Announcing a split into three separate companies in June, Michigan-based food group Kellogg said it would locate the headquarters of the largest in Chicago.
Medical device and healthcare company Abbott Laboratories, based in the farthest suburbs of Chicago, has leased offices in downtown’s most famous skyscraper, the Willis Tower.
Hochschild said Discover, the credit and financial card company, is expanding a new state-of-the-art analytics center downtown after opening a call center last year in Chatham, a South Side neighborhood that has one of the highest rates. of unemployment in Chicago.
Salesforce, the San Francisco-based technology company, plans to put its name on a new glass tower that will occupy the Chicago Riverfront.
Jack Lavin, chief executive officer of the Chicagoland Chamber of Commerce, said, “Over the past 10 years, technology has been the fastest growing part of our economy.”
Gun violence has increased in many US cities since the start of the pandemic, but in Chicago the increase has been alarming. Shooting incidents in the city more than halved in 2020, with 4,077 people struck and 774 killed by bullets, according to the University of Chicago Crime Lab. Shootings rose again last year, with 4,419 people killed and 801 killed.
Shootings in the Loop, a hub of business, government and tourism, rose from two in 2019 to 27 last year. There have been a dozen other shootings in the district in 2022 since July 12.
Before Citadel’s announcement, Griffin compared the city to “Afghanistan, on a good day” because of the violence and claimed it had become harder to recruit workers in Chicago “when they read the headlines.”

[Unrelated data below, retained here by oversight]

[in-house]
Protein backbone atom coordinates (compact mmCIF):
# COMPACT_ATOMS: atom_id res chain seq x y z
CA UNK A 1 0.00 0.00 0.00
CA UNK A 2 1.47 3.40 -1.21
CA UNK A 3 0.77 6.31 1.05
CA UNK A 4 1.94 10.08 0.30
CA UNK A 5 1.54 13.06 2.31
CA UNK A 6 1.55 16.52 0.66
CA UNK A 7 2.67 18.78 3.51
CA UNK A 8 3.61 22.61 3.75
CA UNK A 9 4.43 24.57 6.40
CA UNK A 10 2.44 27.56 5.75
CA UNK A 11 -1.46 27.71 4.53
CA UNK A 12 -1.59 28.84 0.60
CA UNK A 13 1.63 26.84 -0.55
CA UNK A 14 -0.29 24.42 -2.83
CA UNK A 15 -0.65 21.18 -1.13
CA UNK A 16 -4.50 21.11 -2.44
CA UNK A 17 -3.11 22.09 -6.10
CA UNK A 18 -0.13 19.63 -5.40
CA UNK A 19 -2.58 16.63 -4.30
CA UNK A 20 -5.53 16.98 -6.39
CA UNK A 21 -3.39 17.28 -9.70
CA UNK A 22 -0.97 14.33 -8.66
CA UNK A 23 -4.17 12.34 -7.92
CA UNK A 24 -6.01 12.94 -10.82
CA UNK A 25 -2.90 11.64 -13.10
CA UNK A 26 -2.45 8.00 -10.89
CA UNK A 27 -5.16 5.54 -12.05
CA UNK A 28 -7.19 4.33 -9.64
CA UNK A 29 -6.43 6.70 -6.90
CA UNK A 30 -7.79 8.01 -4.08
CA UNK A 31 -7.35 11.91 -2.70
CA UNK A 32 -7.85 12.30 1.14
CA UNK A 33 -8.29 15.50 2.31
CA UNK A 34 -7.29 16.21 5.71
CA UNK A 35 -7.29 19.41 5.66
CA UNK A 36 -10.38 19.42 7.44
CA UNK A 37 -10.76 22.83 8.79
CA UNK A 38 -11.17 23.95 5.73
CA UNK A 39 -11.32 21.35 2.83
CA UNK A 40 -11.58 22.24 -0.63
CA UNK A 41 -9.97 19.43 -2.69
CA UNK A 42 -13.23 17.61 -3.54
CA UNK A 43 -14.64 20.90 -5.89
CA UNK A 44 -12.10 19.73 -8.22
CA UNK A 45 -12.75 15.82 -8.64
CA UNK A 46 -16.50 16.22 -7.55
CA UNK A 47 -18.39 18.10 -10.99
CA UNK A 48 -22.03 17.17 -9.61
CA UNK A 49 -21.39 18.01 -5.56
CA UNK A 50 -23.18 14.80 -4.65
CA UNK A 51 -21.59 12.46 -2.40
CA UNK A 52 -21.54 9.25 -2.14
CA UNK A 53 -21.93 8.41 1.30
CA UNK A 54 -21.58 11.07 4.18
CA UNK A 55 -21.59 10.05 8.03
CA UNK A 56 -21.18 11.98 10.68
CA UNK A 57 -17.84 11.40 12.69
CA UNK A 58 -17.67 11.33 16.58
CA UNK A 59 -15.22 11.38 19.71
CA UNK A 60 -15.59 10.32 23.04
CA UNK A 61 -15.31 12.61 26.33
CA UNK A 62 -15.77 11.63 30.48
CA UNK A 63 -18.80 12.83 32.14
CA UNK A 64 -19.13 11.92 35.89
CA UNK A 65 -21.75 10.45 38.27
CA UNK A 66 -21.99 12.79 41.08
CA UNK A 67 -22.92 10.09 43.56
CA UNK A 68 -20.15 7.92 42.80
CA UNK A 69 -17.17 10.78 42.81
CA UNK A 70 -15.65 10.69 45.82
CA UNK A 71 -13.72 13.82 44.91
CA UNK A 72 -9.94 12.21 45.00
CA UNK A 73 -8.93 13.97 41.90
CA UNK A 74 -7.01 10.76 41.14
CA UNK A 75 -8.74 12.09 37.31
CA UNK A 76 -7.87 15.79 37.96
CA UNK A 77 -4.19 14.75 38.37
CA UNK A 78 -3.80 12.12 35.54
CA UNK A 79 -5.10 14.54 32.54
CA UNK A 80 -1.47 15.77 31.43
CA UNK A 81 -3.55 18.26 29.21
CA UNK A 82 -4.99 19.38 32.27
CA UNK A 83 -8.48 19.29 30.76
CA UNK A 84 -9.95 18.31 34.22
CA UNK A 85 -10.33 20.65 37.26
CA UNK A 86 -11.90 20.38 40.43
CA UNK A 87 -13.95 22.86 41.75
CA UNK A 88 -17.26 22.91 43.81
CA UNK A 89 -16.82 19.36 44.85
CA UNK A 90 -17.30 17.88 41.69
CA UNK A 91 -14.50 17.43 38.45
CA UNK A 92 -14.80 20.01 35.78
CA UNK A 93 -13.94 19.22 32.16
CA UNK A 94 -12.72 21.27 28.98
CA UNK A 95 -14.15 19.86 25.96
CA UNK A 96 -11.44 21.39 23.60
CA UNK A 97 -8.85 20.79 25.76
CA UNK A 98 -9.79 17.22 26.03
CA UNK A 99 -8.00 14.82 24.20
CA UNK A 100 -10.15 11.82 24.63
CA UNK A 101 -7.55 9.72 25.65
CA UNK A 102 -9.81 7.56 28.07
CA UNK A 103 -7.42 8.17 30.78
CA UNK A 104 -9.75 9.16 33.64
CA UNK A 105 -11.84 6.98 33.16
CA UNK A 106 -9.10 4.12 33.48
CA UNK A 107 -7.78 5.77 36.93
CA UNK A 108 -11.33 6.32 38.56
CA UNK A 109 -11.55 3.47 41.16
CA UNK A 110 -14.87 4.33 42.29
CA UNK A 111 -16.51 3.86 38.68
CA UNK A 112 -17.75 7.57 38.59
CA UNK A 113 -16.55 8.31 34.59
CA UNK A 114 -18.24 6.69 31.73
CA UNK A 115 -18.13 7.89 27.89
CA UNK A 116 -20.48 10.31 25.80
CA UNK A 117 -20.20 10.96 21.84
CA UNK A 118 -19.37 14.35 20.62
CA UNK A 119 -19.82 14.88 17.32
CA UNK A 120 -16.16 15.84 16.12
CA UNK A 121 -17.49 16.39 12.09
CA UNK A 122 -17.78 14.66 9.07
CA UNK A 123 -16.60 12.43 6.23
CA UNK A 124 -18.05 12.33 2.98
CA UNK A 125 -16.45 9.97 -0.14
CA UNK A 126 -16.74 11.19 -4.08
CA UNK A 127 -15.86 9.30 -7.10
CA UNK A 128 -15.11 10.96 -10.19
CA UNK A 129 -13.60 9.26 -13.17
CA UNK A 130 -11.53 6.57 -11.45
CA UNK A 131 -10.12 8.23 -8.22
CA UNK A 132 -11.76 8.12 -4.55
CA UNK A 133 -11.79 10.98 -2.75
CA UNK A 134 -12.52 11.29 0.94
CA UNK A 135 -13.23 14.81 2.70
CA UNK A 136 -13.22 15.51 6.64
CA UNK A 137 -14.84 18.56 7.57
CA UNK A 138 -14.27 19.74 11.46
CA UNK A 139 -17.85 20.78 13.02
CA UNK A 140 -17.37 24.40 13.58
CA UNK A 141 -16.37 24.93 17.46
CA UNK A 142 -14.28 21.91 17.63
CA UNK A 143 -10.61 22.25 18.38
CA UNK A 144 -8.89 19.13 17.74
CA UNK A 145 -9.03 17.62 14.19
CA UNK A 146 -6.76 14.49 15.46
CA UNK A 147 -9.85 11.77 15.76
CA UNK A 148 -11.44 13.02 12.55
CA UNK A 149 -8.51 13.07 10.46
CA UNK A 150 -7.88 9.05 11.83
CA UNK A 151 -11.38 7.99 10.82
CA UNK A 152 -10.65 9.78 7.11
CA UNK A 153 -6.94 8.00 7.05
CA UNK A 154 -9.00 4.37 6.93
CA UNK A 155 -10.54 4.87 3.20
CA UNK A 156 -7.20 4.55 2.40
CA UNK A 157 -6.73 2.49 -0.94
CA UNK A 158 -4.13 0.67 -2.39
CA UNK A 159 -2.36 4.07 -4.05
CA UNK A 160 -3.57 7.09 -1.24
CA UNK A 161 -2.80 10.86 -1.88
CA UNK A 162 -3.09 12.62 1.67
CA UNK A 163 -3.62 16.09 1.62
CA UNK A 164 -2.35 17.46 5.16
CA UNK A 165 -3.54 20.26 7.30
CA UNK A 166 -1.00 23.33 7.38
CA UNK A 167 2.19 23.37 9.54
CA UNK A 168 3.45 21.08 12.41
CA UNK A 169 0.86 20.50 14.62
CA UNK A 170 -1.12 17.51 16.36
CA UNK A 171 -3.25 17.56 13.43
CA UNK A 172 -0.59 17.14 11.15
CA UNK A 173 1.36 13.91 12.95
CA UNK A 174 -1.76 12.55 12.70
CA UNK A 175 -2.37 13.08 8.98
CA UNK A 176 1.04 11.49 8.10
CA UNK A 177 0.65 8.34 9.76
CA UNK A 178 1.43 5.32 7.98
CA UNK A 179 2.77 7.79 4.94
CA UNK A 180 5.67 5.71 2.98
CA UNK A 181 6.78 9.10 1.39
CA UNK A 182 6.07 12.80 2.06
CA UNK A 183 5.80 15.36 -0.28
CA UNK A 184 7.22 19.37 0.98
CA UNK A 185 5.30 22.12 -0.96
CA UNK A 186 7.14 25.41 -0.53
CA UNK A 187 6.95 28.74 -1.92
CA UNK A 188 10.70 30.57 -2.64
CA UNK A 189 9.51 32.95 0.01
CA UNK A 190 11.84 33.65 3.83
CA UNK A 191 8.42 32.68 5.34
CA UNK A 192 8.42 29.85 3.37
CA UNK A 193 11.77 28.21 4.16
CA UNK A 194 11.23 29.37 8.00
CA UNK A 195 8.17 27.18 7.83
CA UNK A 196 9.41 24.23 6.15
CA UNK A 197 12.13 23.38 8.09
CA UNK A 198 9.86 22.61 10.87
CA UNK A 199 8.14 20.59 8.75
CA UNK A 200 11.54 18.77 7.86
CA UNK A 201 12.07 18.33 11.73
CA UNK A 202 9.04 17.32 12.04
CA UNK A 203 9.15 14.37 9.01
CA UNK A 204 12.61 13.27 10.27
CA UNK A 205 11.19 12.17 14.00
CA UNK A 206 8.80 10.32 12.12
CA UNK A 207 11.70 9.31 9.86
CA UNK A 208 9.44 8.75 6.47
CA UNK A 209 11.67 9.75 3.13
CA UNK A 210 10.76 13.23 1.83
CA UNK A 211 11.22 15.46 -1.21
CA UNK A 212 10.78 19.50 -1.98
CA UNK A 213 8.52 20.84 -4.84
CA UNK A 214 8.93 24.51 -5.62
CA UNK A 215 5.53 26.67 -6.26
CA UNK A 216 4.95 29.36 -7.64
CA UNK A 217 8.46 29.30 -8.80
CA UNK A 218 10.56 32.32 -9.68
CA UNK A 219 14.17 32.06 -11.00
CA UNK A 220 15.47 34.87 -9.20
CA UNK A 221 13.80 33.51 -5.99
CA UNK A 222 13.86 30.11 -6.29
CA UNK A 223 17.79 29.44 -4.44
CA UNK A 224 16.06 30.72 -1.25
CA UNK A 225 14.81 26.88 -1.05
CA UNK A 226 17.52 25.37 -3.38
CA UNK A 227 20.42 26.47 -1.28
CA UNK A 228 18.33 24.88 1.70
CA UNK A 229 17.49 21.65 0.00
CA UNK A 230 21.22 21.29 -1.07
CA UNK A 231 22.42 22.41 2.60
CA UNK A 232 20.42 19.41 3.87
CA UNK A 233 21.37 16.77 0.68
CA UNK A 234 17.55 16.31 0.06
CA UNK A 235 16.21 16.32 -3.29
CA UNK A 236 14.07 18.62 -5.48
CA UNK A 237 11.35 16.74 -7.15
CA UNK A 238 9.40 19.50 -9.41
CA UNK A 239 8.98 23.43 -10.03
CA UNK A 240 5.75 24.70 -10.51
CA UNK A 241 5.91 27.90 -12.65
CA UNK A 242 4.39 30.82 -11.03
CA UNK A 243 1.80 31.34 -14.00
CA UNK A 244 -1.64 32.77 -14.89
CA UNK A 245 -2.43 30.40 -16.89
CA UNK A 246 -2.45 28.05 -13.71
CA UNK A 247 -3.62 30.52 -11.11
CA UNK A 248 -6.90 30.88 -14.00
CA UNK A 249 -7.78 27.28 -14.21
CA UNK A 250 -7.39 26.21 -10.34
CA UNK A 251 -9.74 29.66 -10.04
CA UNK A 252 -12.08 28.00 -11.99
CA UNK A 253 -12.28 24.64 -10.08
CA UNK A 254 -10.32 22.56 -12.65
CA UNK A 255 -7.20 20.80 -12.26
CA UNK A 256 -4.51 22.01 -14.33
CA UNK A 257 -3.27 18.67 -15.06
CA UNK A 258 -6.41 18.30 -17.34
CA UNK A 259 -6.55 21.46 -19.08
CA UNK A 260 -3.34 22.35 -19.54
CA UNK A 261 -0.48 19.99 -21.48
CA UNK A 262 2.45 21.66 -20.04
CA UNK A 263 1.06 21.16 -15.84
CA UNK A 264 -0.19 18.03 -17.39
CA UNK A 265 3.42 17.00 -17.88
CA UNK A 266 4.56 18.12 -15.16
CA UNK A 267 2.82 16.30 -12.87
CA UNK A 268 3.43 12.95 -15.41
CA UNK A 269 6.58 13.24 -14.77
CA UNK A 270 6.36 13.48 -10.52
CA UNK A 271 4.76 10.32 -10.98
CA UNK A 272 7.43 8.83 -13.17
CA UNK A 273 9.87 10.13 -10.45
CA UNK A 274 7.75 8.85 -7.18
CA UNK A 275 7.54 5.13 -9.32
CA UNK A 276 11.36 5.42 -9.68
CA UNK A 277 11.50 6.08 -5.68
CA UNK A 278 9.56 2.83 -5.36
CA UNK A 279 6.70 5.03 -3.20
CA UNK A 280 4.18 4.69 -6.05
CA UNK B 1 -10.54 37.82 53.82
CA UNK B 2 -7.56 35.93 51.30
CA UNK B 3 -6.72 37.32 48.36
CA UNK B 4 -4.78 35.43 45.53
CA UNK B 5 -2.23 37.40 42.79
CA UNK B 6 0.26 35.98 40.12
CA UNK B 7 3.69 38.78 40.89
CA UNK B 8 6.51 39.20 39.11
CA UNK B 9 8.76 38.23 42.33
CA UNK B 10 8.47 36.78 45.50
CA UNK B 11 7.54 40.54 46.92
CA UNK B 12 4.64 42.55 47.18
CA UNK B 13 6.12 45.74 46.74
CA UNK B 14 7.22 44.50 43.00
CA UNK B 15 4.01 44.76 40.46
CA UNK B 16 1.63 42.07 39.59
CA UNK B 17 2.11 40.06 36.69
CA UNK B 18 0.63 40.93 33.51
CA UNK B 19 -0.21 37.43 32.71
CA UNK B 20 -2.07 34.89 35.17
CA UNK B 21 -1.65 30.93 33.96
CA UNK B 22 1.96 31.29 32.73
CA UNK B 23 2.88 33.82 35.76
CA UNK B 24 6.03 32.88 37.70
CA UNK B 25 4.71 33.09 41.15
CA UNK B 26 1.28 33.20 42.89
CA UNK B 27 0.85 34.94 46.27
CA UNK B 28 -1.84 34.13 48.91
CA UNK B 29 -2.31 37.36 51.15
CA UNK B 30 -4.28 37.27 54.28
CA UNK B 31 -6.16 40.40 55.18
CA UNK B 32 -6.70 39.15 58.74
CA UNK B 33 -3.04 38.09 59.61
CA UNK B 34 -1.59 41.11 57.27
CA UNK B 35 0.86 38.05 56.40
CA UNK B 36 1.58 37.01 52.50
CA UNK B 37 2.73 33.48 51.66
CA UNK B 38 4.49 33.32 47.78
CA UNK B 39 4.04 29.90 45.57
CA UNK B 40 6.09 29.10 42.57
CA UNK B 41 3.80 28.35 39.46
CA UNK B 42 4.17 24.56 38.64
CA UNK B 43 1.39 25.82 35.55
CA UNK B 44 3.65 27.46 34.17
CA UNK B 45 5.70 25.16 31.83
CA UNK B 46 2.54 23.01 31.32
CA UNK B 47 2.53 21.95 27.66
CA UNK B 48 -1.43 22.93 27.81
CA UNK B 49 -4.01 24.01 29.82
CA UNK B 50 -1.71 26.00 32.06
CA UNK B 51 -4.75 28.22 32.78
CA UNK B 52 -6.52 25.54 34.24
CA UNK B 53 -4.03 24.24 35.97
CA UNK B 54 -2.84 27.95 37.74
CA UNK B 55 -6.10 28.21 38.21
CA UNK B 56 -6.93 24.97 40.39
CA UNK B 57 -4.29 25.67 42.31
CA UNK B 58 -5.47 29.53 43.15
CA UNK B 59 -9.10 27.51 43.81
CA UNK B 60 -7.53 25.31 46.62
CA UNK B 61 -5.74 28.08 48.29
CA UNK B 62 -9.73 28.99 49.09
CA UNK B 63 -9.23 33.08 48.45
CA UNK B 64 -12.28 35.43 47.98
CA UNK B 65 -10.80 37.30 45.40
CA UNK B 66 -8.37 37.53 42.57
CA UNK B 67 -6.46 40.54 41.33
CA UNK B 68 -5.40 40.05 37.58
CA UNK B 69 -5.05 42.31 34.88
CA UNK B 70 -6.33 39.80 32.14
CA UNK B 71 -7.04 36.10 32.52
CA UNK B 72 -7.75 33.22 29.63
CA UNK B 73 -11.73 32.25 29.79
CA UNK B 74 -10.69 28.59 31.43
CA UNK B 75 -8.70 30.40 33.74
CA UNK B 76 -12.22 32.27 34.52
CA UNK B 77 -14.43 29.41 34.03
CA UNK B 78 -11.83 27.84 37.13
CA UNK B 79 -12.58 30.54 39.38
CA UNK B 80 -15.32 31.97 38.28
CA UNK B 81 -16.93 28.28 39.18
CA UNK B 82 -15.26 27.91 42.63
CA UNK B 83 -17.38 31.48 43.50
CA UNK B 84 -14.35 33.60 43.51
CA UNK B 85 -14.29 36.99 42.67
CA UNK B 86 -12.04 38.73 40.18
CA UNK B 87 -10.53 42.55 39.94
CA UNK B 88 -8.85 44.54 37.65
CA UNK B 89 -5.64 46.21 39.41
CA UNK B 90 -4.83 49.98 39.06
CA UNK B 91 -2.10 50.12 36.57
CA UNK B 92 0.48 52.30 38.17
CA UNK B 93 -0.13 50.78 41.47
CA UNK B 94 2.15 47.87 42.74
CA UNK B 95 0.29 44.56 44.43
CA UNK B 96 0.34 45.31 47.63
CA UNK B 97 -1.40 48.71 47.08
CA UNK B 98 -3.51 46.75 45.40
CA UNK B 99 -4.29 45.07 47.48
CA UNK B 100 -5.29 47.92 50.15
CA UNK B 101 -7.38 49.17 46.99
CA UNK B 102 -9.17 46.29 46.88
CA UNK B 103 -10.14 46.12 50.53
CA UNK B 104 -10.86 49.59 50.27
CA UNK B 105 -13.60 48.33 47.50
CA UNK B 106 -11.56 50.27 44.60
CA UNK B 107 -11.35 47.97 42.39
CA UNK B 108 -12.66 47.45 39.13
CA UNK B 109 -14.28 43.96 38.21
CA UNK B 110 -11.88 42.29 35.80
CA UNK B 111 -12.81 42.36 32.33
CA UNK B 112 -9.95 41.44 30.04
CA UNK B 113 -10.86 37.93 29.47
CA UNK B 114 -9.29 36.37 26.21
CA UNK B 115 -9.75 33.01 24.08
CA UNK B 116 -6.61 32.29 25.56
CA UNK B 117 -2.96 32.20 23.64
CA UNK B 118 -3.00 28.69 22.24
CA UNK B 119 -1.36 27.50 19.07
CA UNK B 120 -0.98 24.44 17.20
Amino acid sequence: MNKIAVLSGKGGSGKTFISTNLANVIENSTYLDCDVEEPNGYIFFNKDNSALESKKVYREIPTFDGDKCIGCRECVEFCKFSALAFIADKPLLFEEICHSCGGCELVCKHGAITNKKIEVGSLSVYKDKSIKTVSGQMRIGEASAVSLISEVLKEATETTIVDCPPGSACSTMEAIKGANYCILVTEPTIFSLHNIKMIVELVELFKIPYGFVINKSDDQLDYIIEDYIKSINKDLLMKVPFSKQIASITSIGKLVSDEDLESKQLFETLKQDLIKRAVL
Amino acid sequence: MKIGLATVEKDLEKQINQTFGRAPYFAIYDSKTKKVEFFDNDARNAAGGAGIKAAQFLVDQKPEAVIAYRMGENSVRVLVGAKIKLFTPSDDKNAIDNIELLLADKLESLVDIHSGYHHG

The business community is “very concerned” about the violence and reputational damage done to the city, said Laurence Msall, president of the Civic Federation, a tax and financial watchdog, calling it “particularly damaging to the economic development of Chicago and the attraction of business”.
Chicago businesses are also grappling with workplaces transformed by the pandemic. Office occupancy in the Loop averaged 46.3 percent in June, the Chicago Loop Alliance reported. According to security firm Kastle Systems, city offices were almost 100 percent occupied in the weeks before the 2020 lockdowns began.
Michael Fassnacht, chief executive of World Business Chicago, said he traveled to London and Paris with Chicago Mayor Lori Lightfoot last month to attract European businesses to Chicago. He also wanted to “learn what we can do better” to keep investment in the Loop, including placing a priority on “holistic placemaking” that combines office, commercial, arts and residential spaces.
Google said the $105 million it is spending on the Thompson Center will help serve a hybrid workforce that works in and out of the office. It already employs 1,800 in Chicago’s Fulton Market neighborhood.
“By establishing a presence in Chicago’s central business district, we will get in on the ground floor of a broader revitalization of the Loop,” the tech company said.